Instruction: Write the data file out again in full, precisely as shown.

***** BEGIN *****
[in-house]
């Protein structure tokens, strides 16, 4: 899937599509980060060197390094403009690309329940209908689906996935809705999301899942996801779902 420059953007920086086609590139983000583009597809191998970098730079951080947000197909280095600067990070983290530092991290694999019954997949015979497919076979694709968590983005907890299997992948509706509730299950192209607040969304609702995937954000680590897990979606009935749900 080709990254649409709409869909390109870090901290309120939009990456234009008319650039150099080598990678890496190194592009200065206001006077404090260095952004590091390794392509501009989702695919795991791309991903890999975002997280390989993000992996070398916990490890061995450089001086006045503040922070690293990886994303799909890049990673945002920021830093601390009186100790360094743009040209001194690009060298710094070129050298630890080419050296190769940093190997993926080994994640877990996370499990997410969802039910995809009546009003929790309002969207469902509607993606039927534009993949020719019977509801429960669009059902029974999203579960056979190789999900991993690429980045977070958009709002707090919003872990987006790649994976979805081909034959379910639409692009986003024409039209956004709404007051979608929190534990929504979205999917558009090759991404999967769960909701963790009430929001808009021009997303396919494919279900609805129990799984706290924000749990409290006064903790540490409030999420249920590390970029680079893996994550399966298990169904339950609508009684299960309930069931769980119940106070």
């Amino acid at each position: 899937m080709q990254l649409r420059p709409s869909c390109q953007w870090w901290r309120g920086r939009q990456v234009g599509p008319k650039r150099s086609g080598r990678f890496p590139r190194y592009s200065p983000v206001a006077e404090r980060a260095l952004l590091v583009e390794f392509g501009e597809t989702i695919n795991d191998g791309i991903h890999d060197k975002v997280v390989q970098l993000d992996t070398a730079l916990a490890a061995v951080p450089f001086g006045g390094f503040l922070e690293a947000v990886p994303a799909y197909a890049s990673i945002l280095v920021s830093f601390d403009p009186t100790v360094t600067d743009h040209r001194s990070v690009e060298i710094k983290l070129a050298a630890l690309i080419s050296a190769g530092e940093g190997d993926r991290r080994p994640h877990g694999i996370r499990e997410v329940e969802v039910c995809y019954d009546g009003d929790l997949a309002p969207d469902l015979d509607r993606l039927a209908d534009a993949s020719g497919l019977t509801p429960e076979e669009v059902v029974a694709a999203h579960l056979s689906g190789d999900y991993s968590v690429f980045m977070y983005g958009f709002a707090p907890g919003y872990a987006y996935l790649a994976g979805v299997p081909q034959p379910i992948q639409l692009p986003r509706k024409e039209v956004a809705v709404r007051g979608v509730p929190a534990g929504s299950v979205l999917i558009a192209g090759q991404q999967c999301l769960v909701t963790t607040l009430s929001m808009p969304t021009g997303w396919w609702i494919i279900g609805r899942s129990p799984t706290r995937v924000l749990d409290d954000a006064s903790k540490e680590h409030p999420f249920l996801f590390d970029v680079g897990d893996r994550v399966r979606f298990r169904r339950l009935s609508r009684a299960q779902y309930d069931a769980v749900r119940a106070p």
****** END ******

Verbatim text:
[in-house]
């Protein structure tokens, strides 16, 4: 899937599509980060060197390094403009690309329940209908689906996935809705999301899942996801779902 420059953007920086086609590139983000583009597809191998970098730079951080947000197909280095600067990070983290530092991290694999019954997949015979497919076979694709968590983005907890299997992948509706509730299950192209607040969304609702995937954000680590897990979606009935749900 080709990254649409709409869909390109870090901290309120939009990456234009008319650039150099080598990678890496190194592009200065206001006077404090260095952004590091390794392509501009989702695919795991791309991903890999975002997280390989993000992996070398916990490890061995450089001086006045503040922070690293990886994303799909890049990673945002920021830093601390009186100790360094743009040209001194690009060298710094070129050298630890080419050296190769940093190997993926080994994640877990996370499990997410969802039910995809009546009003929790309002969207469902509607993606039927534009993949020719019977509801429960669009059902029974999203579960056979190789999900991993690429980045977070958009709002707090919003872990987006790649994976979805081909034959379910639409692009986003024409039209956004709404007051979608929190534990929504979205999917558009090759991404999967769960909701963790009430929001808009021009997303396919494919279900609805129990799984706290924000749990409290006064903790540490409030999420249920590390970029680079893996994550399966298990169904339950609508009684299960309930069931769980119940106070």
């Amino acid at each position: 899937m080709q990254l649409r420059p709409s869909c390109q953007w870090w901290r309120g920086r939009q990456v234009g599509p008319k650039r150099s086609g080598r990678f890496p590139r190194y592009s200065p983000v206001a006077e404090r980060a260095l952004l590091v583009e390794f392509g501009e597809t989702i695919n795991d191998g791309i991903h890999d060197k975002v997280v390989q970098l993000d992996t070398a730079l916990a490890a061995v951080p450089f001086g006045g390094f503040l922070e690293a947000v990886p994303a799909y197909a890049s990673i945002l280095v920021s830093f601390d403009p009186t100790v360094t600067d743009h040209r001194s990070v690009e060298i710094k983290l070129a050298a630890l690309i080419s050296a190769g530092e940093g190997d993926r991290r080994p994640h877990g694999i996370r499990e997410v329940e969802v039910c995809y019954d009546g009003d929790l997949a309002p969207d469902l015979d509607r993606l039927a209908d534009a993949s020719g497919l019977t509801p429960e076979e669009v059902v029974a694709a999203h579960l056979s689906g190789d999900y991993s968590v690429f980045m977070y983005g958009f709002a707090p907890g919003y872990a987006y996935l790649a994976g979805v299997p081909q034959p379910i992948q639409l692009p986003r509706k024409e039209v956004a809705v709404r007051g979608v509730p929190a534990g929504s299950v979205l999917i558009a192209g090759q991404q999967c999301l769960v909701t963790t607040l009430s929001m808009p969304t021009g997303w396919w609702i494919i279900g609805r899942s129990p799984t706290r995937v924000l749990d409290d954000a006064s903790k540490e680590h409030p999420f249920l996801f590390d970029v680079g897990d893996r994550v399966r979606f298990r169904r339950l009935s609508r009684a299960q779902y309930d069931a769980v749900r119940a106070p």